AUTHORS:

Lori Celaya, PhD
Assistant Professor of Spanish, Latin America, Border and US Latino Studies, University of Idaho Department of Modern Languages and Cultures

Marta Boris-Tarré, PhD
University of Idaho Department of Modern Languages and Cultures

INTRODUCTION

In spite of efforts initiated in 1926 by the League of Nations, (presently, the United Nations, 1946) or by the members of international organizations that signed the most recent protocols to address the issue of human trafficking in November of 2000, the problem persists and positive outcomes have not materialized. Subsequently, Mexico has introduced national efforts to eliminate human trafficking. In fact, these initiatives are subsequent to the efforts launched by the United Nations in 2000 and were passed in 2007, specifically to address these human rights violations: the first one, “The General Law Granting Access to Women to a Violence-Free Life,” and a second decree, specifically addressing human trafficking, “Law to Prevent and Condemn Human Trafficking” (Acharya 2012, 638-9). These laws are significant, since prior to their creation no legal framework existed in Mexico to address human trafficking.

A Model of Multi-Disciplinary Collaboration in Regional Anti-Slavery Efforts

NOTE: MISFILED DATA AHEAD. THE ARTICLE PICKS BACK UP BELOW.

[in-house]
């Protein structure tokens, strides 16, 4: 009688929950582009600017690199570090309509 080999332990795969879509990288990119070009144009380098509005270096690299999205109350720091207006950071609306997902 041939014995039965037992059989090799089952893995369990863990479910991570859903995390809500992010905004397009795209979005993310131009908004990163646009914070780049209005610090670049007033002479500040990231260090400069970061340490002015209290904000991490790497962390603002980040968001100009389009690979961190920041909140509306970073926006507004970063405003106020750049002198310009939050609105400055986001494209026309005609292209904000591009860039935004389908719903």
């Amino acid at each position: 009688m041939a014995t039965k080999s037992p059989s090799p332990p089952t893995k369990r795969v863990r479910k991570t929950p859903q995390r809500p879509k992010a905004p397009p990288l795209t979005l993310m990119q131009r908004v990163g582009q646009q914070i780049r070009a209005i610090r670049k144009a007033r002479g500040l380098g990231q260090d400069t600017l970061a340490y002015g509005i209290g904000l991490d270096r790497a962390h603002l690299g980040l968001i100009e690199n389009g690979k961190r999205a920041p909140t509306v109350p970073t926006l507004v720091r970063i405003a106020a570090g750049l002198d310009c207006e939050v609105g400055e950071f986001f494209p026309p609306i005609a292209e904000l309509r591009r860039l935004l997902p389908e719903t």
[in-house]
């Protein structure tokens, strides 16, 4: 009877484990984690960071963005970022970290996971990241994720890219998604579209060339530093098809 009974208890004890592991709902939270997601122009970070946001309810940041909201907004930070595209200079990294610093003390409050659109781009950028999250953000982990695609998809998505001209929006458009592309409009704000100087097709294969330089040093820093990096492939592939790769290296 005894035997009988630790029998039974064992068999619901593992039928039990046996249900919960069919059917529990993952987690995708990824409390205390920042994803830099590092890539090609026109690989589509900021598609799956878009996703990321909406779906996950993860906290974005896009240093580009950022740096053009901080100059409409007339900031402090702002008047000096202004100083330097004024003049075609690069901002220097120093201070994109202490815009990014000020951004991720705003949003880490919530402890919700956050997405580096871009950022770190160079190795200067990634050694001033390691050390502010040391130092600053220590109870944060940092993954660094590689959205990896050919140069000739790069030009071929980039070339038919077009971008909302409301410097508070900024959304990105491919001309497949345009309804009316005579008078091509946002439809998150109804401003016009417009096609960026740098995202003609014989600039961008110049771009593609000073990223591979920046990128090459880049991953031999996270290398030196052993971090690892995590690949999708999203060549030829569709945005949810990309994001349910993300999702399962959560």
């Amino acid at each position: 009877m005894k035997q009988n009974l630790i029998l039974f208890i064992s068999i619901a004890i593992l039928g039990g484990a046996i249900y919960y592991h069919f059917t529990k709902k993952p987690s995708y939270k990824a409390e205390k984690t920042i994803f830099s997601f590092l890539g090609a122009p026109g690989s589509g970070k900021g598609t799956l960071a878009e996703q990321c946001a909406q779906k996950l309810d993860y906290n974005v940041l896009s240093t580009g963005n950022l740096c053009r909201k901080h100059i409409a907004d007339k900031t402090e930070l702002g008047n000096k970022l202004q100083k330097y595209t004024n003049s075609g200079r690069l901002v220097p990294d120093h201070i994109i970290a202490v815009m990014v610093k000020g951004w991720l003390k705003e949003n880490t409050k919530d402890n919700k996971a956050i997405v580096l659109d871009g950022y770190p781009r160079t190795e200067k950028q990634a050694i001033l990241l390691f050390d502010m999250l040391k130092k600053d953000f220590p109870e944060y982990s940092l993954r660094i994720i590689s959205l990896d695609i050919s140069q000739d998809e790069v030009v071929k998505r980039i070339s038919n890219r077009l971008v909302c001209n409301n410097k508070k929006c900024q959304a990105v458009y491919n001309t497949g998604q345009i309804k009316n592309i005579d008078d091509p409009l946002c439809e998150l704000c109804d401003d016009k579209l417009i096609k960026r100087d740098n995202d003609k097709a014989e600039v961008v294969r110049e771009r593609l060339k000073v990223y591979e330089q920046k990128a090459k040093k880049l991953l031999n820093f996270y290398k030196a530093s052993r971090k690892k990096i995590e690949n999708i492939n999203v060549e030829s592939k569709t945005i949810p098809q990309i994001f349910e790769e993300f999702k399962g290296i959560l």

AUTHORS:

Erica Baer, PhD
Instructor of Forensics, Department of Justice Studies, Florida Gulf Coast University. PhD, Forensic Psychology, Alliant International University Research associate with the Resource Center on Human Trafficking at FGCU

Refael Olivares, MA
Coordinator, Resource Center on Human Trafficking, Florida Gulf Coast University. MA, Counseling Psychology, Hodges University. Several years experience in agencies serving human trafficking victims. Past chair of the SW Florida Coalition on Human Trafficking and until his appointment in 2013 as Coordinator of the FGCU Resource Center served as Program Director for Human Trafficking for Catholic Charities, SW Florida Region.

Johnny McGaha, PhD
Professor and Director, Resource Center on Human Trafficking, Florida Gulf Coast University, Department of Justice Studies. Several publications and national presentations on Human Trafficking. Training consultant to the Department of State/Homeland Security and to the Republic of Moldova’s Center to Combat Trafficking in Persons. Program evaluator DOJ grants on Human Trafficking and Victims Services, Fort Myers, Florida. Former Chair, Lee County (FL) Task Force on Human trafficking. Founder, Resource Center on Human Trafficking

Tama Koss Caldron, JD